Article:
Voltaire (1694–1778) was the pseudonym of Francois-Marie Arouet, a French scholar and satirist. Voltaire was born to a family of some standing, as his father was in government service and his mother came from a line of aristocrats. The Jesuit order guided his early education, with teachings that included the requisite elements of classical language and history. While Voltaire’s father had planned a future for him as a lawyer, the rebelliousness that came to characterize Voltaire’s writings against government and orthodox religion echoed the same attitude that led him away from the career of his father’s choosing.
Voltaire was employed as an aide to a French ambassador for a short time before returning to Paris and actively pursuing his career as a writer. Although he became a popular party guest among the aristocracy, his wit became too biting in several cases, and he was imprisoned in the Bastille and then exiled to England for embarrassing the wrong nobles. This incarceration and treatment was undoubtedly formative in his political thinking and the urgency he felt toward prison and legal reforms. While residing in Britain, Voltaire gained admiration for the English system of government, and he eventually produced Philosophical Letters on the English (1733).
The next period of Voltaire’s life was the most productive in terms of literary and other scholarly works. Of particular note were several short stories he penned that are often considered some of the first works of science fiction, such as “Micromegas” (1752) and “Plato’s Dream” (1756). The former features a stranger from another planet who attempts to understand odd human customs; the latter has a protagonist who designs the planet Earth and its creatures.
Voltaire also developed his interest in the natural world through his study of English physicist and natural philosopher Isaac Newton’s ideas. Voltaire sided with Newton’s empirical views over those of German philosopher Gottfried Leibniz on the grounds that Liebniz’s optimism—that the existing world was the best one possible because it was designed by an omniscient and benevolent deity—was unwarranted. Voltaire’s criticism of Leibniz was further explored in Candide, or Optimism (1759). Candide has been canonized and is still considered a great book of the Enlightenment period for its satirical pillaring of philosophical optimism and religious orthodoxy. Voltaire remains known for his witticisms, including his most famous, from his 1770 “Epistle (To the Author of the Three Imposters)”: “If God did not exist, it would be necessary to invent him.”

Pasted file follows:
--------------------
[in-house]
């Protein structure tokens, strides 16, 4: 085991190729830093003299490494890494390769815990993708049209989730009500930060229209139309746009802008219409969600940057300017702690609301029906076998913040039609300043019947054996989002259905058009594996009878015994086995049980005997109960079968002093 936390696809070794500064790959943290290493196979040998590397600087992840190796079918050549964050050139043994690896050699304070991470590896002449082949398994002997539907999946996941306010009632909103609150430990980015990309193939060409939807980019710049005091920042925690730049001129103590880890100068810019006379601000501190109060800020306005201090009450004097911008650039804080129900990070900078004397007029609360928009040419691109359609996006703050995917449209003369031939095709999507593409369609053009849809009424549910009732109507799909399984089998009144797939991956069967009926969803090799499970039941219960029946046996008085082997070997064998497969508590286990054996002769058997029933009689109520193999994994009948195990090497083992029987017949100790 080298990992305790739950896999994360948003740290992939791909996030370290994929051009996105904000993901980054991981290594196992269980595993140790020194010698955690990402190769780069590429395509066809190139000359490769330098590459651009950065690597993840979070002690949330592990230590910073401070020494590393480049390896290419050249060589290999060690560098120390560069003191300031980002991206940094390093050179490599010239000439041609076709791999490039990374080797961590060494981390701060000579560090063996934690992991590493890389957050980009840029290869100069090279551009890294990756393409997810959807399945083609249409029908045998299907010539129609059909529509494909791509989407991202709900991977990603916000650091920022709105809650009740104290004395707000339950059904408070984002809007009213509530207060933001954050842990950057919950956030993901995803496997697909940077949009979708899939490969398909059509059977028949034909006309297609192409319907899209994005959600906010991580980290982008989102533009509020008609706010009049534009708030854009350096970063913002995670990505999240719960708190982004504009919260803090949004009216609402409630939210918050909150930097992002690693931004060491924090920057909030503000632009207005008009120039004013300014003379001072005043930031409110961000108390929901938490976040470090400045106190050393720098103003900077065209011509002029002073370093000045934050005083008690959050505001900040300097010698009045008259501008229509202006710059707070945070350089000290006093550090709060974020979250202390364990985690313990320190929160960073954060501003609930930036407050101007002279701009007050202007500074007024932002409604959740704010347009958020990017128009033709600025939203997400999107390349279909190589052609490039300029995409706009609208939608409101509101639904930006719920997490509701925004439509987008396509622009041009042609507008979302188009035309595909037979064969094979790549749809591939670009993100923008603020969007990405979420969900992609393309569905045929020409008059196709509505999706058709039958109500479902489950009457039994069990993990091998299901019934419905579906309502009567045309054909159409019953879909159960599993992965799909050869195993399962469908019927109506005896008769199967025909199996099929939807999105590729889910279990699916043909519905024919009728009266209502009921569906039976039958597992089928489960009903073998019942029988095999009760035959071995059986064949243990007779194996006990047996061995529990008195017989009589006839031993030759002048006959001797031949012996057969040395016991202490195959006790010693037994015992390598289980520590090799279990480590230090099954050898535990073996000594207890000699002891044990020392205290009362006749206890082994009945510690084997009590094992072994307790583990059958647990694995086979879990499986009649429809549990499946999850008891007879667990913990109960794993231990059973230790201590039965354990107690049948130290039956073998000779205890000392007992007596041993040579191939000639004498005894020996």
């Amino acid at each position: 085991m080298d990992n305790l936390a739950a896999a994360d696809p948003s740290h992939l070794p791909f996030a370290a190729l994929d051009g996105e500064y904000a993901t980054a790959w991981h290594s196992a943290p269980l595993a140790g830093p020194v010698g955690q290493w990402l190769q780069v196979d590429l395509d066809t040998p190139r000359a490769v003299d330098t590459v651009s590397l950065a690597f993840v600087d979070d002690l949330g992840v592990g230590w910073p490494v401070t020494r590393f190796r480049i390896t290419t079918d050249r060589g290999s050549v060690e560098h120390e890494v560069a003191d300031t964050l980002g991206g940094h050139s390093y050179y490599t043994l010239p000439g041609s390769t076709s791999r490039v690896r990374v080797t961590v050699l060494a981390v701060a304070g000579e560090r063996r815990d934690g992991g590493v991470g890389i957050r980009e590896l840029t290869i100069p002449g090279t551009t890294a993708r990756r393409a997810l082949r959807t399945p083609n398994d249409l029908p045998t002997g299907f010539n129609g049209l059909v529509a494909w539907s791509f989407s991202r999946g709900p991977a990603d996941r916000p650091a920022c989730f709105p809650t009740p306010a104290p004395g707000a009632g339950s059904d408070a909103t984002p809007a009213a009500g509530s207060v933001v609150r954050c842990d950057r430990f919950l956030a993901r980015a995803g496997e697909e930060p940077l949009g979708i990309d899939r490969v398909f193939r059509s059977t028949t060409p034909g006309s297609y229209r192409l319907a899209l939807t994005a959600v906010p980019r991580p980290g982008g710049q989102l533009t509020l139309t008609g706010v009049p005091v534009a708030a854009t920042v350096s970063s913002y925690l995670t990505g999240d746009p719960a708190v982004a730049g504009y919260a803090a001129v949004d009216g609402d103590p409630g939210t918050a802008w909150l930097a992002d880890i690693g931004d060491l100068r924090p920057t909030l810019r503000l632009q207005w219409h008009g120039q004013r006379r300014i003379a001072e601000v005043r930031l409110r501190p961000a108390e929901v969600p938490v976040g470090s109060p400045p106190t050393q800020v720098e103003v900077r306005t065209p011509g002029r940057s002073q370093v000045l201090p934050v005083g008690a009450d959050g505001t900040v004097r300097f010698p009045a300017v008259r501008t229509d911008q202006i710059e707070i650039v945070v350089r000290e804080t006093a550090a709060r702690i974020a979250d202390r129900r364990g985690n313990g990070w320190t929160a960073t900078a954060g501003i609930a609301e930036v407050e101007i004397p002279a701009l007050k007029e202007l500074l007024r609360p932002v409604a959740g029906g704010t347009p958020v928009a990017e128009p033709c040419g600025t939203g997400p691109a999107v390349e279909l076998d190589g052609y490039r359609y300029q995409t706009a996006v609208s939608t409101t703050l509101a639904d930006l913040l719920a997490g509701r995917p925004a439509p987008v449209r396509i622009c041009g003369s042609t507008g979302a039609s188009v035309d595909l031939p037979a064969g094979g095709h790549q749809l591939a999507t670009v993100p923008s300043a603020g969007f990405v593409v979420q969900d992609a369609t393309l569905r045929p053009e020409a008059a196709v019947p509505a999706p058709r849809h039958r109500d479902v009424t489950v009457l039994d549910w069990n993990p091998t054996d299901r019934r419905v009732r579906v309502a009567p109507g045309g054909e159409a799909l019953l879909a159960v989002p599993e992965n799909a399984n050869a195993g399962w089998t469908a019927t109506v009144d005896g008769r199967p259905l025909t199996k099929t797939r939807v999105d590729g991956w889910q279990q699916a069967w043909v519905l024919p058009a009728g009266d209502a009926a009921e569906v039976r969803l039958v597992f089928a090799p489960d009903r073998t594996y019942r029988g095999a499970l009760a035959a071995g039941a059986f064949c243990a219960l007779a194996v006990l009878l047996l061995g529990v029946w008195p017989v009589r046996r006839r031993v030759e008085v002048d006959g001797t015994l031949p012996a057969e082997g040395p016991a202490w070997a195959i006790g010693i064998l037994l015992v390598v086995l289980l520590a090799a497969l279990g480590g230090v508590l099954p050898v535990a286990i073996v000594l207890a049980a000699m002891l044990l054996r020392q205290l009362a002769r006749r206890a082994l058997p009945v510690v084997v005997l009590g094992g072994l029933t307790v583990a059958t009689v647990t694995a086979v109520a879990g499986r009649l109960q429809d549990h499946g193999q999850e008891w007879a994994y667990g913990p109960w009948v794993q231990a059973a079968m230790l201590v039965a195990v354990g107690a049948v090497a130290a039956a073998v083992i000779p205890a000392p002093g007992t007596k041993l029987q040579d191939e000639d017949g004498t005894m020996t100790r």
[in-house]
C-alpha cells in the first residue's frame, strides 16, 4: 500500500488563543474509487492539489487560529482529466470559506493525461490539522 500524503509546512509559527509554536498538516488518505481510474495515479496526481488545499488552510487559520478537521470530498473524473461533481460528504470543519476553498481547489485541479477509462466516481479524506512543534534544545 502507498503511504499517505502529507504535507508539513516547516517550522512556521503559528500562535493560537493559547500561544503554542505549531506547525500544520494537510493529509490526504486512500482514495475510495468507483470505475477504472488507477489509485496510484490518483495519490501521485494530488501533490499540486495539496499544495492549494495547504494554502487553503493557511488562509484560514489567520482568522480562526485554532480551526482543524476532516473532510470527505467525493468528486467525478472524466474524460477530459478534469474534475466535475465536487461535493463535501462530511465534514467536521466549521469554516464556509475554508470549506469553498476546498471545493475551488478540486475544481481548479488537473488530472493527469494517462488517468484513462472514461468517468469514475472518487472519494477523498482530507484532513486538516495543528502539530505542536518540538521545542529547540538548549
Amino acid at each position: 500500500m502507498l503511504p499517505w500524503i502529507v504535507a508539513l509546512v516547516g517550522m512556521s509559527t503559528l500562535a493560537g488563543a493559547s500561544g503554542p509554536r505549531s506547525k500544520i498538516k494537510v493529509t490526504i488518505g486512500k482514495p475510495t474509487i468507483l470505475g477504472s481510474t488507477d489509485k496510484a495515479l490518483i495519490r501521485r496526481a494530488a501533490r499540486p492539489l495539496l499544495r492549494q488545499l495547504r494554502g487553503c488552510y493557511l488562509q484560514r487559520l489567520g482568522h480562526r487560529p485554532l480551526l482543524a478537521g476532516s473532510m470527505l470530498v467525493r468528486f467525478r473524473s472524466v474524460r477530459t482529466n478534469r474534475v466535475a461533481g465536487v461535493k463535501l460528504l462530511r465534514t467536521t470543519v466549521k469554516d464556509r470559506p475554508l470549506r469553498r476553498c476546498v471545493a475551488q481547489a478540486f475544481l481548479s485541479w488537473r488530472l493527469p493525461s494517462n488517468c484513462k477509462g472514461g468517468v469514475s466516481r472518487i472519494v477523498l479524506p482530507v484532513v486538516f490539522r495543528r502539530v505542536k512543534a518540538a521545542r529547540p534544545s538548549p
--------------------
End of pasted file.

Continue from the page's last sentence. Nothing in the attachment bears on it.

Many critics, both contemporaries of Voltaire and present-day scholars, have stated that his work was largely synthetic and simply a patchwork of reiteration of other more innovative thinkers’ ideas. Even if this line of attack were true, it is difficult to plausibly deny Voltaire’s influence on advancing the causes of freedom and justice as essential elements of the modern liberal democratic state. Further, his writing remains a crucial exemplar of the importance, as well as the costs, of being willing to speak truth to power.
- Cronk, Nicholas, ed. The Cambridge Companion to Voltaire. Cambridge: Cambridge University Press, 2009.
- Trousson, Raymond. Voltaire. Paris: Tallandier, 2008.
- “Epistle (To the Author of The Three Impostors).” Old Poetry. http://oldpoetry.com/opoem/29767-Voltaire-Epistle-to-the-author-ofThe-Three-Impostors.
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